18 August 2014


Skid-Dat-De-Dat (sometimes spelled Skit-Dat-De-Dat) is a real curiosity within the traditional jazz repertoire. I suppose some would describe it as a 'stop-start' tune because on six or more occasions the band stops playing and leaves one instrument alone to improvise a two-bar 'break'.

Certainly this tune does not fit into any conventional pattern of composition: there's no 32-bar a-a-b-a or 12-bar blues structure to be spotted here.

Lil Hardin composed it in 1926 for her husband Louis Armstrong and his Hot Five to develop. Basically what she gave Louis was a 4-bar phrase, plus the idea of attaching two-bar breaks.

Putting my examples in the key of D, the four-bar phrase goes like this. Let's call this Segment A:

The two-bar 'break' seems to be normally played on the basis of the chord of D, or D minor. This is an example of the shape it might take. Let's call this Segment B:

The main 4-bar theme is mostly played with all the band harmonising through the long notes. But occasionally - for variety - the players may cut loose and improvise over those four chords, as in this example (Segment C):

Finally, there is a slightly different 4-bar chord sequence [G7  -  G7  -  D7  -  D7] which may be used to give variety. Let's call this Segment D:

Regard these four little units of music as your building blocks. Put them together and there you have it - Skid Dat De Dat!

How does the tune turn out in performance? Well, unfortunately, because most bands find it impossible to memorise a 'knitting pattern' for this tune, they tend to play (usually a shade too slowly) from a printed arrangement on music stands in front of them. The result can be laboured and stodgy.

But it can sound really good, as in the original Louis Armstrong performance, which runs for 3 minutes and 14 seconds. Here and there, Louis uses his voice for a few notes at a time ('scatting') as an alternative to his cornet.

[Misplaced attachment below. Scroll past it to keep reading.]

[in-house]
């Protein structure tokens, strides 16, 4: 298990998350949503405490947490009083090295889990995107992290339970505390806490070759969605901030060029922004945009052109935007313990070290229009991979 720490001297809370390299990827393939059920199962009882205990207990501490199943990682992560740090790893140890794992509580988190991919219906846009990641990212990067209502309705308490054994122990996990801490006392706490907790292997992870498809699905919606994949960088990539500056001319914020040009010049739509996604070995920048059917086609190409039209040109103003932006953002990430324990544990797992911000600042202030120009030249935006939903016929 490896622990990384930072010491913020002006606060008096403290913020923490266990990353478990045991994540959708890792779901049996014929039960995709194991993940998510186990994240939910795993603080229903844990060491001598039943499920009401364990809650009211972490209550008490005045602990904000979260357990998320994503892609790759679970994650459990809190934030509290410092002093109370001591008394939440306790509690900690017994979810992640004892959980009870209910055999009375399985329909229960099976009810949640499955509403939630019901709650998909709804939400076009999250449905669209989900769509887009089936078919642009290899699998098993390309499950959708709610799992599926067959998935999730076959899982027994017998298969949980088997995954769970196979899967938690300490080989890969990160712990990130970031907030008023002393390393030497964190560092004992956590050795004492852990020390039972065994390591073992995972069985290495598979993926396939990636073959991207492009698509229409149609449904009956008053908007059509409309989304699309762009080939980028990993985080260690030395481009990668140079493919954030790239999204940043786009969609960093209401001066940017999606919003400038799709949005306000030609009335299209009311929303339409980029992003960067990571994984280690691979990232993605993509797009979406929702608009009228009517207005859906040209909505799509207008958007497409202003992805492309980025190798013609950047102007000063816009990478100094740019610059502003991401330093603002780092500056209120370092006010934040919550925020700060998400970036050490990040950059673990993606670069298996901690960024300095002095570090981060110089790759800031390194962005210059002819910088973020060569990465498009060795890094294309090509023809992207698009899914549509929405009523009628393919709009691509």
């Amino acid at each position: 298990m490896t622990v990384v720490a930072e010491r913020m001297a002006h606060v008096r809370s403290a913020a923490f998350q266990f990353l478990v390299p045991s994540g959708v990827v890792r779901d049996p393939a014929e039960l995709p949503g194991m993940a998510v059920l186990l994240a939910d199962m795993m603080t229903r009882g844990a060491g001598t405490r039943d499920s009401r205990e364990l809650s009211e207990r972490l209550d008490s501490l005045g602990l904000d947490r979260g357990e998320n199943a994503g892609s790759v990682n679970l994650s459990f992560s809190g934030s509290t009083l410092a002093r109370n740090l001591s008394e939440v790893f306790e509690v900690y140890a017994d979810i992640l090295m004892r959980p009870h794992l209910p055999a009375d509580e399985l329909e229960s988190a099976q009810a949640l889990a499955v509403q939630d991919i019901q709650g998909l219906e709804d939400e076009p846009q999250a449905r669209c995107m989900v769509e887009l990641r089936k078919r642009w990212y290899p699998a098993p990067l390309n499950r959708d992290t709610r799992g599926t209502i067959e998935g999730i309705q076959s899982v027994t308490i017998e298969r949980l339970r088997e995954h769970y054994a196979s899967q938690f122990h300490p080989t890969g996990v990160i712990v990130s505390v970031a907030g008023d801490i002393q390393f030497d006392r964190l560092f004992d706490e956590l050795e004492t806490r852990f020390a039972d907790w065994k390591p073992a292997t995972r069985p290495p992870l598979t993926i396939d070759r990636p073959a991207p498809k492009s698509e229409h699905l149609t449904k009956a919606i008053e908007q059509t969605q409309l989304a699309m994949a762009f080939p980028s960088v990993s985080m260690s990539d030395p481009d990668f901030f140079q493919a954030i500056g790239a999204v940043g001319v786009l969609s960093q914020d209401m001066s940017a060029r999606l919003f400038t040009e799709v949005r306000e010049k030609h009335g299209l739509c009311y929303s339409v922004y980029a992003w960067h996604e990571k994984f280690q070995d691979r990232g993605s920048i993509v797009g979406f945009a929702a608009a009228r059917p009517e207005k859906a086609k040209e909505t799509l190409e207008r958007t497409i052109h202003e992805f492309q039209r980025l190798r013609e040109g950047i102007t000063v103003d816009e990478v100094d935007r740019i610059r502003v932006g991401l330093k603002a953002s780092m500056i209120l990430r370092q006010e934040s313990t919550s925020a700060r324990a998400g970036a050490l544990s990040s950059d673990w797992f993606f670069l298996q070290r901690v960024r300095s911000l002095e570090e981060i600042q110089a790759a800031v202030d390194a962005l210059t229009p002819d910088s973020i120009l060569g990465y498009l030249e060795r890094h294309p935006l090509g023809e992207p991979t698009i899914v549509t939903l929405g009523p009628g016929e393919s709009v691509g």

A concise but exemplary performance is given on their CD ('Pyramid Strut') by Tuba Skinny. You can hear it by going to


and clicking on the title of the tune. This version comprises just 46 bars in total and the recording lasts for only 96 seconds. But all you need is there.

The 'break' is taken 7 times - by cornet, cornet, clarinet, trombone, tuba, banjo and cornet respectively. The piece is beautifully book-ended by the first and last cornet breaks. To bring the piece to a satisfactory conclusion, the whole band joins in on the final chord of the final break - an important point to note. This is a great way to tackle the tune.

B  -  A  -  B  -  A  -   B  -  A  -  D
B  -  C  -  B  -  A  -   B  -  D  -  D
B - all in on final chord

As far as I know, there is only one YouTube video of Tuba Skinny playing this piece. It runs for about 140 seconds - longer than on the CD because extra breaks are given near the end of the piece to the clarinet and trombone.
This is well worth watching if you fancy studying Skid-Dat-De-Dat; or even if you just want to get the feel of the 'stop-start' nature of this curious tune. It was generously filmed by the video-maker codenamed stolpe31 at Rapperswil in 2013:
I do not possess original sheet music or definitive information about Skid Dat De Dat. All I have told you is simply what I have observed. So if you have any more accurate information, I would be grateful to hear from you.